Pickle-Brined Fried Chicken

Chris Kronner knows burgers. In fact, he's made a name for himself off of them. And in his new cookbook, A Burger to Believe In, Kronner shares tips, tricks and recipes for making the perfect burger. Now, the classic is always reliable, but his burger knowledge goes beyond beef—like for these chicken thighs that are marinated in pickle juice and buttermilk, then fried until golden and topped with a black pepper slaw. The recipe takes a bit of forethought; you'll want to make sure you have enough time to marinate for maximum tenderness. But the effort is mainly hands-off and the results more than worth it.

Use pickle juice to make a whiskey sour, sandwich bread and a vinaigrette.

Reprinted with permission from 'A Burger to Believe In: Recipes and Fundamentals,' by Chris Kronner with Paolo Lucchesi, copyright © 2018. Published by Ten Speed Press, an imprint of Penguin Random House.

Pickle-Brined Fried Chicken Recipe
5 from 42 ratings
Learn how to make this recipe for a pickle juice- and buttermilk-brined fried chicken sandwich with peppery slaw from new cookbook A Burger to Believe In.
Prep Time
10
minutes
Cook Time
10
minutes
Servings
4
servings
fried chicken sandwich
Total time: 20 minutes
Ingredients
  • For the Chicken
  • 4 boneless chicken thighs (skin-on or skinless)
  • 3 cups dill pickle juice
  • 3 cups buttermilk
  • For the Slaw
  • ½ head green cabbage, cored and sliced
  • 1 tablespoon sherry vinegar
  • 1 teaspoon honey
  • 1 teaspoon kosher salt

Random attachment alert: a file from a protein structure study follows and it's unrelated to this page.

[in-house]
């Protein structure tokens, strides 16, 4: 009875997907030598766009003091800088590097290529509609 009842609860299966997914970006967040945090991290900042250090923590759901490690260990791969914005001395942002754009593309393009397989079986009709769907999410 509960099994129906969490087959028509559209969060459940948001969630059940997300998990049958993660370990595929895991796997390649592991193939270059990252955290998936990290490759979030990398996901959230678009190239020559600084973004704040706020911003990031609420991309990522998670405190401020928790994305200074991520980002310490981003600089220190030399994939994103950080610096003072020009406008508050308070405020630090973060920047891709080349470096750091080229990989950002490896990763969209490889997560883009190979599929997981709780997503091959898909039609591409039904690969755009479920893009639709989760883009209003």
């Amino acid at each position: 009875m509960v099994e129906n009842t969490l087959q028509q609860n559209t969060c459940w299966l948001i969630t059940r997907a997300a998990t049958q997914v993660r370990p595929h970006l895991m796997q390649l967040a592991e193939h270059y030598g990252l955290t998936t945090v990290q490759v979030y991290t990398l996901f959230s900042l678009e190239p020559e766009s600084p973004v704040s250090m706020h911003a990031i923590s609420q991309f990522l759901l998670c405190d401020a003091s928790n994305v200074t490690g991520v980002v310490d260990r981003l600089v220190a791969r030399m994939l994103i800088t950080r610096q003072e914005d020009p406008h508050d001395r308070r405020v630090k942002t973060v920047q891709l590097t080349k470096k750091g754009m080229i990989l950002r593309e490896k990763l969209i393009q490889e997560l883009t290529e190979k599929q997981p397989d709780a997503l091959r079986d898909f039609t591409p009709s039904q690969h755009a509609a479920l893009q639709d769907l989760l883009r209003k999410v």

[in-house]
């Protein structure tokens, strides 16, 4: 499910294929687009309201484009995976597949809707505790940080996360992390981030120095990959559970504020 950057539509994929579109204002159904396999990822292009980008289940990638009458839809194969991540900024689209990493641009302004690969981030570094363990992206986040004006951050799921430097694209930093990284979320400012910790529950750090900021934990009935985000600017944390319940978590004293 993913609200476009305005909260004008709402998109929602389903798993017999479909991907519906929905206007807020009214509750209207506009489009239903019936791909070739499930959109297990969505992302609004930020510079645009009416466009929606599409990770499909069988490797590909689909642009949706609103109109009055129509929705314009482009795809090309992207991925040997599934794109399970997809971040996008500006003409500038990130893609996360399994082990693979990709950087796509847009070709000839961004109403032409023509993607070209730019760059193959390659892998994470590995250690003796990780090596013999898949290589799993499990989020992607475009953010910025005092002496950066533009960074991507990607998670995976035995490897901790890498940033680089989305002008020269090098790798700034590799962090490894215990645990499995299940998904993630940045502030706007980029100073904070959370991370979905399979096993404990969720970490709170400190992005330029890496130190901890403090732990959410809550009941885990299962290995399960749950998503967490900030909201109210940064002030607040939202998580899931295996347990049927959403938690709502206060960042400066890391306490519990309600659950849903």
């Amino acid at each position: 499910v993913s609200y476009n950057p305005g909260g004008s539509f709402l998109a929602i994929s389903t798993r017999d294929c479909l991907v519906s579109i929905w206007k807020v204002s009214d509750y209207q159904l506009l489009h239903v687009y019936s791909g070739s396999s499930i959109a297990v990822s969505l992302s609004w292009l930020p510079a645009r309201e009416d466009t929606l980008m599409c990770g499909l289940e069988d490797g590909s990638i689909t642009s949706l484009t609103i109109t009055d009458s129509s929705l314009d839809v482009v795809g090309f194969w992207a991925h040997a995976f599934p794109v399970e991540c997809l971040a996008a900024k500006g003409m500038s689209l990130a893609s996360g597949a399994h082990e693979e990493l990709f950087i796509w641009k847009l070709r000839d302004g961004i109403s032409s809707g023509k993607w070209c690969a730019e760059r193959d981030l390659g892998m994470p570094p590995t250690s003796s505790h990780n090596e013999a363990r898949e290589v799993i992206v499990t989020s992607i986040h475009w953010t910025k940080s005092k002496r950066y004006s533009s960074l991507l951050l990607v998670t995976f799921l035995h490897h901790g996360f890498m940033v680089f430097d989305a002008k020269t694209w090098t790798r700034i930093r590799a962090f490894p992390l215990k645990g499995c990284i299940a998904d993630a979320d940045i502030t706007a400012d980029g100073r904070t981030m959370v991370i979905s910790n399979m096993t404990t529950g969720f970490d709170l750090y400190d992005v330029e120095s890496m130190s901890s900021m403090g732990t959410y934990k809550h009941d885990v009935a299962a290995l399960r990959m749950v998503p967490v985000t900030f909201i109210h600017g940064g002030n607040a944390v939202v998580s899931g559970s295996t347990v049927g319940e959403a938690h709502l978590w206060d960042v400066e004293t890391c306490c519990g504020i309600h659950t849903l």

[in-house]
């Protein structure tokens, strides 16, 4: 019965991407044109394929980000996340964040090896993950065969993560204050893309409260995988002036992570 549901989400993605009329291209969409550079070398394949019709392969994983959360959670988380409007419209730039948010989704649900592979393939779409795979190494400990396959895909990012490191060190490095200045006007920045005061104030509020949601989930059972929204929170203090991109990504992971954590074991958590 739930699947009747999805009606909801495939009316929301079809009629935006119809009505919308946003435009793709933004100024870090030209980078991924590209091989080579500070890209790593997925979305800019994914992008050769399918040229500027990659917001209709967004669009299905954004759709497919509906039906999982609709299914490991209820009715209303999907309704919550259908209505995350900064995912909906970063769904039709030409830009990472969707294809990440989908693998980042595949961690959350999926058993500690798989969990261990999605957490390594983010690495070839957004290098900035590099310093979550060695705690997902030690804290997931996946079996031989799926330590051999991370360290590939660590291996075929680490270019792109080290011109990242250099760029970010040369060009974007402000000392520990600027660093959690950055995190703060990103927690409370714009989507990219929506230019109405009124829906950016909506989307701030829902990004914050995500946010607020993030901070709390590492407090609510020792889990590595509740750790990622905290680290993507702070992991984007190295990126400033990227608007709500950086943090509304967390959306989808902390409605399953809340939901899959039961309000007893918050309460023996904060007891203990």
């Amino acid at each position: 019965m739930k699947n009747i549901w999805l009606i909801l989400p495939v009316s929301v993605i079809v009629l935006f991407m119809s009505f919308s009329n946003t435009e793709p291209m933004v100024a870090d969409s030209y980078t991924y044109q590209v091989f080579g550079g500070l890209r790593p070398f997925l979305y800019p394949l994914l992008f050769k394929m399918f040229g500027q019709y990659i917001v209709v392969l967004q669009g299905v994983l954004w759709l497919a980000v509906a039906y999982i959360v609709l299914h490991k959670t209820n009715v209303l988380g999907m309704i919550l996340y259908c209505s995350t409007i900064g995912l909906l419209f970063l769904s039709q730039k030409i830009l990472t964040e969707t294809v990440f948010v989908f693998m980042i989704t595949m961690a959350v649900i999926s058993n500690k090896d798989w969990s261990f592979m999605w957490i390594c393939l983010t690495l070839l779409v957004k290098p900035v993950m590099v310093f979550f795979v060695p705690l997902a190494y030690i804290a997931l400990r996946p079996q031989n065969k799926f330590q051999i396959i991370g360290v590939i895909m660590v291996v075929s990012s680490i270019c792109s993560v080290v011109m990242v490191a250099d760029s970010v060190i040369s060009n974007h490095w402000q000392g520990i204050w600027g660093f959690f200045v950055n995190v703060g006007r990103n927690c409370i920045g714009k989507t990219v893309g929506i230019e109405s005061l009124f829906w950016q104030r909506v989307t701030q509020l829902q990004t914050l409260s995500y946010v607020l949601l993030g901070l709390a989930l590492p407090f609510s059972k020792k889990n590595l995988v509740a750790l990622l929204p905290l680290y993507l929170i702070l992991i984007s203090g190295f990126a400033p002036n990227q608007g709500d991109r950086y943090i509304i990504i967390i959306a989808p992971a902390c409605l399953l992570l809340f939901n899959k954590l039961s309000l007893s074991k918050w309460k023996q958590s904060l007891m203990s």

• 1 teaspoon Urfa, Marash or Aleppo chile flakes
  • ½ teaspoon freshly ground black pepper
  • For the Sandwiches
  • 2 cups all-purpose flour
  • 2 tablespoons cornstarch
  • 1 tablespoon freshly ground black pepper
  • Kosher salt
  • 8 cups rice bran oil, for frying
  • 4 pain de mie buns
  • 2 tablespoons unsalted butter, at room temperature
Directions
  1. In a large bowl or jar, fully submerge the chicken thighs in dill pickle juice. Cover and refrigerate for at least 6 hours, or up to 24 hours.
  2. Remove the chicken thighs from the pickle juice, and then fully submerge them in the buttermilk in a second large bowl or jar. Cover and refrigerate. Let the chicken soak for at least 1 hour, or up to 12 hours.
  3. Make the slaw: On the day you fry the chicken, put the cabbage in a large bowl. Add the vinegar, honey, salt, chile flakes, and pepper and toss until combined. Let sit while you fry the chicken.
  4. When ready to fry the chicken, stir together the flour, cornstarch, pepper, and 1 teaspoon salt in a large bowl. Remove the chicken from the buttermilk, then dredge the chicken in the flour mixture, turning it to completely coat.
  5. In a Dutch oven or heavy pot, heat the oil to 345 F over high heat. (If you're a beginning fryer, it's probably best to fry one thigh at a time; once you get the hang of it, you can try doing more at once.) Fry the chicken until it's golden brown or it reaches an internal temperature of 165 F, about 6 to 8 minutes. Adjust the heat as needed to maintain the temperature at 325 F. Using a spider skimmer or other small strainer, remove the chicken from the oil and drain on paper towels. Sprinkle with salt as desired.
  6. While the chicken rests, toast the buns. Heat a cast-iron skillet or similar surface over high heat. Slice the buns in half horizontally. Smear the butter on the buns and place, butter side down, on the hot surface, working in batches if necessary. Toast until golden brown, 2 to 3 minutes.
  7. Place a large handful of the coleslaw on a bottom bun and top with a chicken thigh. Be sure not to put a mountain of slaw on the sandwich; you want just enough to add some crunch and acid to the fried chicken. Cap it off. Repeat with your other sandwiches. Eat immediately.
Nutrition
Calories per Serving 1,944
Total Fat 152.8 g
Saturated Fat 35.8 g
Trans Fat 0.4 g
Cholesterol 211.8 mg
Total Carbohydrates 94.4 g
Dietary Fiber 7.4 g
Total Sugars 18.2 g
Sodium 1,967.8 mg
Protein 51.0 g
The information shown is Edamam’s estimate based on available ingredients and preparation. It should not be considered a substitute for a professional nutritionist’s advice.
Rate this recipe